President Joe Biden gave assurances to world leaders the United States (US) is not seeking a "new Cold War," in what appears to be a reference to its strategic rival China.
While the US President did not directly mention China in his first address before the United Nations (UN) late Tuesday night (Manila time) on September 21, Biden acknowledged the growing tensions between Washington and Beijing.
Biden also alluded to China's incursions in the South China Sea, which has become one of the many flashpoints in the testy relationship between the two countries. The US rejects what it calls unlawful territorial claims by Beijing in the resource-rich waters.
In 2016, an arbitral tribunal in the Hague struck down Beijing's expansive claim over the South China Sea after the Philippines challenged China's 9-dash line claim over the contested waters. The US is the Philippines' oldest treaty ally.
"The United States will compete and will compete vigorously, and lead with our values and our strength. We'll stand up for our allies and our friends and oppose attempts by stronger countries to dominate weaker ones, whether through changes to territory by force, economic coercion, technical exploitation, or disinformation," Biden said on Thursday.
"But we're not seeking – I'll say it again – we are not seeking a new Cold War or a world divided into rigid blocs," the US President added.
Biden, however, later zeroed in on China's Xinjiang region as he urged nations to end the discrimination of racial, ethnic, and religious minorities.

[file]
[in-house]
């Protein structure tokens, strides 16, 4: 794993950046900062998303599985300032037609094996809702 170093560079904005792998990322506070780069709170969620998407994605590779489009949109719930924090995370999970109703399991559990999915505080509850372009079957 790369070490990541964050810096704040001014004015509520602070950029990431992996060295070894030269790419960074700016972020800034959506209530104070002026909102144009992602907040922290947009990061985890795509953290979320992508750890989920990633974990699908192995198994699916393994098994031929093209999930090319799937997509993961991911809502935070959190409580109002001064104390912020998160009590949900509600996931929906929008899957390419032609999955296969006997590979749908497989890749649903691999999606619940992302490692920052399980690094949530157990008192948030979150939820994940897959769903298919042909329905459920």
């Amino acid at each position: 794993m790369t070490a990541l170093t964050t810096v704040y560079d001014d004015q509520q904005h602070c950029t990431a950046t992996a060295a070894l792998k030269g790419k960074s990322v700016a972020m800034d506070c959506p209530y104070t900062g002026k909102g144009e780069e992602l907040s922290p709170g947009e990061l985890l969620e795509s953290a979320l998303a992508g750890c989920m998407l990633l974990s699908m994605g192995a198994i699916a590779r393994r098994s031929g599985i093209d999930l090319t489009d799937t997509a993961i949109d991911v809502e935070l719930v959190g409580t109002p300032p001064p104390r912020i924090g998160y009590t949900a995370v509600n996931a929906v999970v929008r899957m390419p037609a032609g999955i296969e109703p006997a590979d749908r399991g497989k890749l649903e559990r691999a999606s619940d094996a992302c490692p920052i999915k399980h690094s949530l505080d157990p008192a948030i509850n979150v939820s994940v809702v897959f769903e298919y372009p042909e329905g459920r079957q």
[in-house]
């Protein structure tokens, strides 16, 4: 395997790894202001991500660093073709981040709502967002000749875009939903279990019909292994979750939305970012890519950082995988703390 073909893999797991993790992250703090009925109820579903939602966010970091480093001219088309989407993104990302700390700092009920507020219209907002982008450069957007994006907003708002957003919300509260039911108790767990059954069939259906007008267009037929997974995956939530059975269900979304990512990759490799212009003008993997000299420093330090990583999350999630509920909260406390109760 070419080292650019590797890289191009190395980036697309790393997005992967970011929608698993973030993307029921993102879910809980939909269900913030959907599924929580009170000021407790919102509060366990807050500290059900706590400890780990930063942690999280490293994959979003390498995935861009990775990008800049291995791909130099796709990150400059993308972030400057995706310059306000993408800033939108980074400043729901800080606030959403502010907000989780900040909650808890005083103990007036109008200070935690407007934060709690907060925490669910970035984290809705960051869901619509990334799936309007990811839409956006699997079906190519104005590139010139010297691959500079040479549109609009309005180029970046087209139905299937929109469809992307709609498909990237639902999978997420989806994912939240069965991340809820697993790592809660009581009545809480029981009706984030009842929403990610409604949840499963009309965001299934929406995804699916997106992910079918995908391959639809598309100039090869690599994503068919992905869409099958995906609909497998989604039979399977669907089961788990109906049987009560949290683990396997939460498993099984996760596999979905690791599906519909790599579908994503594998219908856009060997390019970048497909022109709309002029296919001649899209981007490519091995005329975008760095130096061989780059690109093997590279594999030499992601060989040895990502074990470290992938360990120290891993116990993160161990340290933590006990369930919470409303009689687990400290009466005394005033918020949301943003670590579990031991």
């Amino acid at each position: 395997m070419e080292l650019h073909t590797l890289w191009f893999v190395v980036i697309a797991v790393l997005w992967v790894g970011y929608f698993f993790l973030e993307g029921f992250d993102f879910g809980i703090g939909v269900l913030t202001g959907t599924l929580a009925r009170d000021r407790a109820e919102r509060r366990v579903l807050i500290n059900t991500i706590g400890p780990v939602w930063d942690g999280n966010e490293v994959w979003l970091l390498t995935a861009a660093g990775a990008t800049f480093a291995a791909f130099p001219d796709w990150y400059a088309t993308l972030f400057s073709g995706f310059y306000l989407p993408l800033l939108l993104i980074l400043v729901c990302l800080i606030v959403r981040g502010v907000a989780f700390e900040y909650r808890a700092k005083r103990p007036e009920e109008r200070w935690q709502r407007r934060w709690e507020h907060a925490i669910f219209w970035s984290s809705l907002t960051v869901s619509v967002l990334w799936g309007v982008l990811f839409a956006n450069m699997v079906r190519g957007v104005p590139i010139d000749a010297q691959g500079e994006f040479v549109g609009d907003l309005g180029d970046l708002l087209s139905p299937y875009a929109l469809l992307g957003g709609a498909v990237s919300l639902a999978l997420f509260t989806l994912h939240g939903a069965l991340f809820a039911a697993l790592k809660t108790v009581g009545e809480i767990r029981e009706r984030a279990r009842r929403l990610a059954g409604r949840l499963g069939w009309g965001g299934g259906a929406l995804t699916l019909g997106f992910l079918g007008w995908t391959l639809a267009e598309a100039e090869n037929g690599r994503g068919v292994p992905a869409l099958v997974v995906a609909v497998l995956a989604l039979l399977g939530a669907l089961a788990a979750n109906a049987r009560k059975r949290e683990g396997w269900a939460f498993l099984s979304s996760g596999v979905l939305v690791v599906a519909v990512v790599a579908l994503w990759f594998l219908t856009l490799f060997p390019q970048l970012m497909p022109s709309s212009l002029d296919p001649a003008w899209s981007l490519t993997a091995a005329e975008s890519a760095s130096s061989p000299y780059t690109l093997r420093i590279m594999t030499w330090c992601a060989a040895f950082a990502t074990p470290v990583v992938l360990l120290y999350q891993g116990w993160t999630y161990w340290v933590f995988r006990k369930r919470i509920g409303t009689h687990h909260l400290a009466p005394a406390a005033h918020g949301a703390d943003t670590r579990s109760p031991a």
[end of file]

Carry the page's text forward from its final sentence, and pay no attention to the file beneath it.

"We all must call on and condemn the targeting and oppression of racial, ethnic, and religious minorities, whether it occurs in Xinjiang or Northern Ethiopia or anywhere in the world," he said.
Activists and some Western politicians accuse China of using torture, forced labor, and sterilizations of Uighur Muslims in Xinjiang. China denies the accusations, saying it is providing vocational training and that its measures are needed to fight extremism.
UN Secretary-General Antonio Guterres earlier warned of a potential new Cold War between the US and China, the world's largest economies.
"I fear our world is creeping towards two different sets of economic, trade, financial, and technology rules, two divergent approaches in the development of artificial intelligence – and ultimately, two different military and geopolitical strategies," Guterres said.
"This is a recipe for trouble. It would be far less predictable than the Cold War," the UN chief added.
In his UN address on Tuesday, Biden also promised a new era of "relentless diplomacy," moving to reassure allies across the world as he called for a united action against the pandemic and climate change. – with reports from Reuters/Rappler.com
Rappler multimedia journalist Mara Cepeda is a 2021 fellow of the Reham Al-Farra Memorial Journalism Fellowship. She will be virtually covering the 76th United Nations General Assembly, foreign policy, and diplomacy during the program.